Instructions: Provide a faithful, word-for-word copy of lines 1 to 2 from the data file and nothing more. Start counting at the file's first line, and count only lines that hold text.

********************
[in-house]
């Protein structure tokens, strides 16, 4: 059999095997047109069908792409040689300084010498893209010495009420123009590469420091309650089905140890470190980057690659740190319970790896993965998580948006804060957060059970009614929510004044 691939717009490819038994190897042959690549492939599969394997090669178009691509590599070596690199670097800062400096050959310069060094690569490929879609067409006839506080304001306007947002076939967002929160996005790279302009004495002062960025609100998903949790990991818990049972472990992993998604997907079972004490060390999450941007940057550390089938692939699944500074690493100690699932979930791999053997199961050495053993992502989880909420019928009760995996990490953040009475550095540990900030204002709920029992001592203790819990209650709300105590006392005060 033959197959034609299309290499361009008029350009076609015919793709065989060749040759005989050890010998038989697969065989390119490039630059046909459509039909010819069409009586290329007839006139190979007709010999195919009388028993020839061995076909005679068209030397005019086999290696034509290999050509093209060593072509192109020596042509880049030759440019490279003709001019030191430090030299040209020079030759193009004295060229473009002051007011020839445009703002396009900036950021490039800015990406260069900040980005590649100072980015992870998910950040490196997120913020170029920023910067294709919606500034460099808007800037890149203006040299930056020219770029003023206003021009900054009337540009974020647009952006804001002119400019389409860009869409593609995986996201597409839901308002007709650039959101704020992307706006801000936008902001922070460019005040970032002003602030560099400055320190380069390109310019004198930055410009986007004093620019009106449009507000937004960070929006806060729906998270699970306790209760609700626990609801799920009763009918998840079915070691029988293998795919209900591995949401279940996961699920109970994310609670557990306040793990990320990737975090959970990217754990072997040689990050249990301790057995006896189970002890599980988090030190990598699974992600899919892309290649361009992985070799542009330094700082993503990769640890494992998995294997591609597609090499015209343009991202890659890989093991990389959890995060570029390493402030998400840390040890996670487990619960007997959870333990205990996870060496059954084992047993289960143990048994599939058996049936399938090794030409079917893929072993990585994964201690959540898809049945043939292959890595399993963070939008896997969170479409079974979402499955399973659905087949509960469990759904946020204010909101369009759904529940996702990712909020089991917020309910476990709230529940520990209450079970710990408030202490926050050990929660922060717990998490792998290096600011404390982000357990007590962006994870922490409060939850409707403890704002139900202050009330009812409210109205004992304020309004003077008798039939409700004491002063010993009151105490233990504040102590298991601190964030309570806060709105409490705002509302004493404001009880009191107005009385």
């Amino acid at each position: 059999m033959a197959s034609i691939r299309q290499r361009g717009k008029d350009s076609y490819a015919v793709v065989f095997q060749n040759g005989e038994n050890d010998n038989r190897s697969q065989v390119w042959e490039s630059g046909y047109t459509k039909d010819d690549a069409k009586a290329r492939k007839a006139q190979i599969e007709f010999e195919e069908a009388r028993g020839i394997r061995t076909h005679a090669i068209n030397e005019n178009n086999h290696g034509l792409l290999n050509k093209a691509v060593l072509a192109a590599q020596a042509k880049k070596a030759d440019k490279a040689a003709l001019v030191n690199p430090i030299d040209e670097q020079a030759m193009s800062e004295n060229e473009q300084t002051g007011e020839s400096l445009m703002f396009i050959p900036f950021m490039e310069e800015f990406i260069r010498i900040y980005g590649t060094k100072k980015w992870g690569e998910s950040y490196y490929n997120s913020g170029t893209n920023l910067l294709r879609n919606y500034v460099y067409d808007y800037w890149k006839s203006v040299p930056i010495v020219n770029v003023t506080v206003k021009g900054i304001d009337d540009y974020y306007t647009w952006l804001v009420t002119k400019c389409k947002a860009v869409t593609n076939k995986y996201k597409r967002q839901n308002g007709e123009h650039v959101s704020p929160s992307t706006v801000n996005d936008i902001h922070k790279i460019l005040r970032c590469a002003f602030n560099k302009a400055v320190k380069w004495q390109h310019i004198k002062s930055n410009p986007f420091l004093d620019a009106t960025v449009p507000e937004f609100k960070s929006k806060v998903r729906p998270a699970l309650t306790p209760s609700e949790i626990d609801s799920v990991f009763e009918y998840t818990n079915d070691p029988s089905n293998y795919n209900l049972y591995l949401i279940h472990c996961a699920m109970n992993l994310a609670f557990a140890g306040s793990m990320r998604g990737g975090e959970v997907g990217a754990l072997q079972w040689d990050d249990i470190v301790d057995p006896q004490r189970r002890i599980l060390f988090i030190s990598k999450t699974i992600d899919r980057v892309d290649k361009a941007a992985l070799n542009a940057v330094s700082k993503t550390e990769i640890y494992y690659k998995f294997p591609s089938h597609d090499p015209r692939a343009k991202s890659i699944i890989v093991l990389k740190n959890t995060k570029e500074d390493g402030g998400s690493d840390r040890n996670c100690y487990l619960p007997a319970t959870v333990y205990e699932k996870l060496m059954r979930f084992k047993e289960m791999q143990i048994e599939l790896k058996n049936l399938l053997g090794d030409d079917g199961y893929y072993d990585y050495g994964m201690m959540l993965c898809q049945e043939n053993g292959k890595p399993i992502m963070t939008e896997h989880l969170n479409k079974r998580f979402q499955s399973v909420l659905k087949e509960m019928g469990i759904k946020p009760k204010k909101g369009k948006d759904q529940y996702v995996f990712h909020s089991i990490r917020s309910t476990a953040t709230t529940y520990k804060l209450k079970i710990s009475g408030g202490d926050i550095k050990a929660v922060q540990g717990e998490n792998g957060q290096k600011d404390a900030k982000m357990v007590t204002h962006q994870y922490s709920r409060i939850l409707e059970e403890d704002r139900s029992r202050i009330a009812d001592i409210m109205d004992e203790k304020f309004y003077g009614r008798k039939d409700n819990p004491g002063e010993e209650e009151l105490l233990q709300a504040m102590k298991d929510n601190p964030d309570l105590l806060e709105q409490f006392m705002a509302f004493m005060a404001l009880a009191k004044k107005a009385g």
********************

[in-house]
């Protein structure tokens, strides 16, 4: 059999095997047109069908792409040689300084010498893209010495009420123009590469420091309650089905140890470190980057690659740190319970790896993965998580948006804060957060059970009614929510004044 691939717009490819038994190897042959690549492939599969394997090669178009691509590599070596690199670097800062400096050959310069060094690569490929879609067409006839506080304001306007947002076939967002929160996005790279302009004495002062960025609100998903949790990991818990049972472990992993998604997907079972004490060390999450941007940057550390089938692939699944500074690493100690699932979930791999053997199961050495053993992502989880909420019928009760995996990490953040009475550095540990900030204002709920029992001592203790819990209650709300105590006392005060 033959197959034609299309290499361009008029350009076609015919793709065989060749040759005989050890010998038989697969065989390119490039630059046909459509039909010819069409009586290329007839006139190979007709010999195919009388028993020839061995076909005679068209030397005019086999290696034509290999050509093209060593072509192109020596042509880049030759440019490279003709001019030191430090030299040209020079030759193009004295060229473009002051007011020839445009703002396009900036950021490039800015990406260069900040980005590649100072980015992870998910950040490196997120913020170029920023910067294709919606500034460099808007800037890149203006040299930056020219770029003023206003021009900054009337540009974020647009952006804001002119400019389409860009869409593609995986996201597409839901308002007709650039959101704020992307706006801000936008902001922070460019005040970032002003602030560099400055320190380069390109310019004198930055410009986007004093620019009106449009507000937004960070929006806060729906998270699970306790209760609700626990609801799920009763009918998840079915070691029988293998795919209900591995949401279940996961699920109970994310609670557990306040793990990320990737975090959970990217754990072997040689990050249990301790057995006896189970002890599980988090030190990598699974992600899919892309290649361009992985070799542009330094700082993503990769640890494992998995294997591609597609090499015209343009991202890659890989093991990389959890995060570029390493402030998400840390040890996670487990619960007997959870333990205990996870060496059954084992047993289960143990048994599939058996049936399938090794030409079917893929072993990585994964201690959540898809049945043939292959890595399993963070939008896997969170479409079974979402499955399973659905087949509960469990759904946020204010909101369009759904529940996702990712909020089991917020309910476990709230529940520990209450079970710990408030202490926050050990929660922060717990998490792998290096600011404390982000357990007590962006994870922490409060939850409707403890704002139900202050009330009812409210109205004992304020309004003077008798039939409700004491002063010993009151105490233990504040102590298991601190964030309570806060709105409490705002509302004493404001009880009191107005009385």